Four words leaped out at me in studying this Shabbat’s Torah reading: Lo tasig g’vul rei-achah – Do not move your neighbor’s boundary marker.
Nearly 20 years ago, I used a mailing list I had to invite people to join a start-up congregation. On that list, however, were members of other synagogues. I was guilty, albeit unintentionally, of hasagat g’vul, moving my neighbor’s boundary marker. When this was called to my attention, I sent a personal letter of apology to all of that congregation’s members.
Hasagat g’vul is not a throwaway phrase. It is a very serious proscription.
It is theft, pure and simple, but of a subtle kind. Imagine two poorly arable fields existing side by side. On one side, the owner invests in improving irrigation and nourishing the soil. The crops on that side are plentiful and lush. On the other side, the owner refuses to make such an investment. Instead, he plants his crops near the edge of his neighbor’s field in such a way that the roots travel under the boundary marker into the richer soil on the other side. In essence, he is stealing his neighbor’s livelihood.
Over the years since I have been with my synagogue, Temple Israel Community Center | Congregation Heichal Yisrael in Cliffside Park, we have sent out similar mass mailings, but with two essential modifications. First, we eliminated addresses in towns already served by a Conservative synagogue, and we began our letters with this sentence: “If you already belong to a synagogue, please ignore this letter” – any synagogue, not just a Conservative one.
This is the season when people look for a synagogue to join, and when synagogues send out similar mass mailings. There is nothing wrong with that, unless they include people who live in towns already served by a synagogue of the same stream.
Recently, a Conservative synagogue in a town bordering ours sent similar invitations to my congregants, even though they lived in communities we directly serve, especially Cliffside Park itself. It would be easy to dismiss this hasagat g’vul violation as unintentional, but not for one thing: The synagogue has done this several times in the past.
It is not the only one. Over the years, there has been an unseemly development in synagogues generally. Lay leaders want their shuls to run the way businesses run. This is a good thing if it means the shul’s financial affairs and office must be run in a businesslike way. If it means the shul should engage in the same cutthroat competitive practices common in the business world, there is something terribly wrong. This is not Stop ‘n’ Shop vs. ShopRite. This is one k’hillah k’doshah (holy congregation) vs. another k’hillah k’doshah – and it is a sin.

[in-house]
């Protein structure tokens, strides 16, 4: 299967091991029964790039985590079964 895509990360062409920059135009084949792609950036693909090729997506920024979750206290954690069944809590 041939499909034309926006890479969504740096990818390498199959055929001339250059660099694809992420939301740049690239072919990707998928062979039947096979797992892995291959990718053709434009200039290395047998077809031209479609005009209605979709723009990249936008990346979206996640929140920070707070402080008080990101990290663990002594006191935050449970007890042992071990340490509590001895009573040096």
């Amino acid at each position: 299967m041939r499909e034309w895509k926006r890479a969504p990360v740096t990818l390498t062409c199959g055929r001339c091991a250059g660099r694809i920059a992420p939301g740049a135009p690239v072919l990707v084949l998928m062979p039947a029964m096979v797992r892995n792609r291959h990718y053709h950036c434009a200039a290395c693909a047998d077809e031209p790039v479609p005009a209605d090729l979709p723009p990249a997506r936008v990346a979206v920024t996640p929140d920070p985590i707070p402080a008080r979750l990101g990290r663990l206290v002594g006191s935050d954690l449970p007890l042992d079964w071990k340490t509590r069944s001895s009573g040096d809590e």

Shuls never should be in competition with each other. They never should be engaged in trying to cut the ground out from under another shul. If we are one people, one community, we should be engaged in helping each other stay alive, and even thrive.
Two years ago, a distressed synagogue in a community to the south of Cliffside Park hired a new rabbi. The Friday night that he assumed the pulpit, members of my synagogue and I attended services, as a show of solidarity and friendship.
In the months that followed, and with the rabbi’s enthusiastic blessing, we offered help when needed. When the rabbi was planning to be away, for example, he would ask us to send one of our prayer leaders to help run services that Shabbat. We held some events jointly, such as a Yom Hashoah service and S’lichot. Last year, when Rosh Hashanah fell in the waning days of an unusually hot summer, and the shul’s air conditioning system was not working, we suggested that it come to us for the High Holy Days, keeping the income from seats it sold for itself. It did not take us up on that offer, but it was appreciated.
We were not vultures circling overhead, but fellow Jews wanting to help a sister synagogue survive in its own building, with its history and culture intact. It did not even bother us to learn that the synagogue was reaching out to other synagogues much nearer than ours looking for a merger. We saw it as a way for that synagogue to continue to serve its community.
As it happened, there were no serious merger possibilities nearer to home, and the synagogue, Temple Beth El of North Bergen, eventually came to us. From the start, we approached our discussions with the mantra “a merger of equals.” We have proceeded on that basis since then, despite huge disparities in membership units and bank accounts, and despite the fact that a merger will require us to expend funds to maintain two buildings for an undeterminable amount of time, which could put us at risk down the line.
Businesses do not run that way (although Jewish-owned businesses should). Synagogues, which at their core are the symbols of Jewish life and Jewish values in their communities, must run that way.
There are hordes of unaffiliated Jews out there. Rather than trying to shut shuls down by attracting away people who are members, we should be pooling our resources to find better ways to fill them up by attracting those who are not.